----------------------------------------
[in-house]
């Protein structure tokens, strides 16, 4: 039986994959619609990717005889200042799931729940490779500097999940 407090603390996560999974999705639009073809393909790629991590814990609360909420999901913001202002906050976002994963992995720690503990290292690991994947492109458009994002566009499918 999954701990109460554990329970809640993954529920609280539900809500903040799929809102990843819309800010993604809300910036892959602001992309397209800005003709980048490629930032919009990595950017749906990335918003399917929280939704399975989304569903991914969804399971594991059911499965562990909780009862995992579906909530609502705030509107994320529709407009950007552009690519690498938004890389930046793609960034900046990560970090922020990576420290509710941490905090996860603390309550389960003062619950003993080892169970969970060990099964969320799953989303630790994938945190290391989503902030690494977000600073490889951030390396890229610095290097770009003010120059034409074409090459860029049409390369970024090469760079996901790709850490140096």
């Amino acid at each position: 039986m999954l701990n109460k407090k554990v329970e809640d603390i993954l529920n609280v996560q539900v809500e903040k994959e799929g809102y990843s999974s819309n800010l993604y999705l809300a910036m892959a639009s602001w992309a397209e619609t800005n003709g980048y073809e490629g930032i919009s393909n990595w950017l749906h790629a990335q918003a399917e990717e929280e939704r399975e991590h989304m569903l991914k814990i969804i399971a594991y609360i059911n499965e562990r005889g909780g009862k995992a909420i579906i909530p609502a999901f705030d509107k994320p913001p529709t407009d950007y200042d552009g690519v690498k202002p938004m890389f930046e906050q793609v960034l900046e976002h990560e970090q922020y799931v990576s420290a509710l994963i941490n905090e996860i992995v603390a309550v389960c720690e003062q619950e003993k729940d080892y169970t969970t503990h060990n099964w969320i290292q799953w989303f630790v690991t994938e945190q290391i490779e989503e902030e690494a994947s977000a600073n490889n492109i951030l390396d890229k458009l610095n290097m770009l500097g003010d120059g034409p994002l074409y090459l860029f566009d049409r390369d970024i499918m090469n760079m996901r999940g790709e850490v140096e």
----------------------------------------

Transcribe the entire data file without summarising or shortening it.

[in-house]
């Protein structure tokens, strides 16, 4: 039986994959619609990717005889200042799931729940490779500097999940 407090603390996560999974999705639009073809393909790629991590814990609360909420999901913001202002906050976002994963992995720690503990290292690991994947492109458009994002566009499918 999954701990109460554990329970809640993954529920609280539900809500903040799929809102990843819309800010993604809300910036892959602001992309397209800005003709980048490629930032919009990595950017749906990335918003399917929280939704399975989304569903991914969804399971594991059911499965562990909780009862995992579906909530609502705030509107994320529709407009950007552009690519690498938004890389930046793609960034900046990560970090922020990576420290509710941490905090996860603390309550389960003062619950003993080892169970969970060990099964969320799953989303630790994938945190290391989503902030690494977000600073490889951030390396890229610095290097770009003010120059034409074409090459860029049409390369970024090469760079996901790709850490140096």
């Amino acid at each position: 039986m999954l701990n109460k407090k554990v329970e809640d603390i993954l529920n609280v996560q539900v809500e903040k994959e799929g809102y990843s999974s819309n800010l993604y999705l809300a910036m892959a639009s602001w992309a397209e619609t800005n003709g980048y073809e490629g930032i919009s393909n990595w950017l749906h790629a990335q918003a399917e990717e929280e939704r399975e991590h989304m569903l991914k814990i969804i399971a594991y609360i059911n499965e562990r005889g909780g009862k995992a909420i579906i909530p609502a999901f705030d509107k994320p913001p529709t407009d950007y200042d552009g690519v690498k202002p938004m890389f930046e906050q793609v960034l900046e976002h990560e970090q922020y799931v990576s420290a509710l994963i941490n905090e996860i992995v603390a309550v389960c720690e003062q619950e003993k729940d080892y169970t969970t503990h060990n099964w969320i290292q799953w989303f630790v690991t994938e945190q290391i490779e989503e902030e690494a994947s977000a600073n490889n492109i951030l390396d890229k458009l610095n290097m770009l500097g003010d120059g034409p994002l074409y090459l860029f566009d049409r390369d970024i499918m090469n760079m996901r999940g790709e850490v140096e």